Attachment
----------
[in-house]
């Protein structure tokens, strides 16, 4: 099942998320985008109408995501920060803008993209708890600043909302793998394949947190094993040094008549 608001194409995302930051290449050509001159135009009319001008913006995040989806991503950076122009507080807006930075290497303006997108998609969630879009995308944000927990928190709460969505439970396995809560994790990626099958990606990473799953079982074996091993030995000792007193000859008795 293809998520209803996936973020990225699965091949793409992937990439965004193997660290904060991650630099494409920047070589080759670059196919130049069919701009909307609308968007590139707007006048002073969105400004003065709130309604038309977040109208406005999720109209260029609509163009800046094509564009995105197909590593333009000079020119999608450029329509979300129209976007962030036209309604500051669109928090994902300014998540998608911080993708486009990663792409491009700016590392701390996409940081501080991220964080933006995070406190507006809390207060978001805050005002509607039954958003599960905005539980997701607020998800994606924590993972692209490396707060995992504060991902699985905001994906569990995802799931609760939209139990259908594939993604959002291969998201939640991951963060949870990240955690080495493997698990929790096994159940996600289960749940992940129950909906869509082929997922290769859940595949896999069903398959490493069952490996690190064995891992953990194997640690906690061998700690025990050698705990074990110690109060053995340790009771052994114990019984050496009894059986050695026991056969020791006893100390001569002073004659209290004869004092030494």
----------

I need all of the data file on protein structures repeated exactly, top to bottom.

[in-house]
């Protein structure tokens, strides 16, 4: 099942998320985008109408995501920060803008993209708890600043909302793998394949947190094993040094008549 608001194409995302930051290449050509001159135009009319001008913006995040989806991503950076122009507080807006930075290497303006997108998609969630879009995308944000927990928190709460969505439970396995809560994790990626099958990606990473799953079982074996091993030995000792007193000859008795 293809998520209803996936973020990225699965091949793409992937990439965004193997660290904060991650630099494409920047070589080759670059196919130049069919701009909307609308968007590139707007006048002073969105400004003065709130309604038309977040109208406005999720109209260029609509163009800046094509564009995105197909590593333009000079020119999608450029329509979300129209976007962030036209309604500051669109928090994902300014998540998608911080993708486009990663792409491009700016590392701390996409940081501080991220964080933006995070406190507006809390207060978001805050005002509607039954958003599960905005539980997701607020998800994606924590993972692209490396707060995992504060991902699985905001994906569990995802799931609760939209139990259908594939993604959002291969998201939640991951963060949870990240955690080495493997698990929790096994159940996600289960749940992940129950909906869509082929997922290769859940595949896999069903398959490493069952490996690190064995891992953990194997640690906690061998700690025990050698705990074990110690109060053995340790009771052994114990019984050496009894059986050695026991056969020791006893100390001569002073004659209290004869004092030494």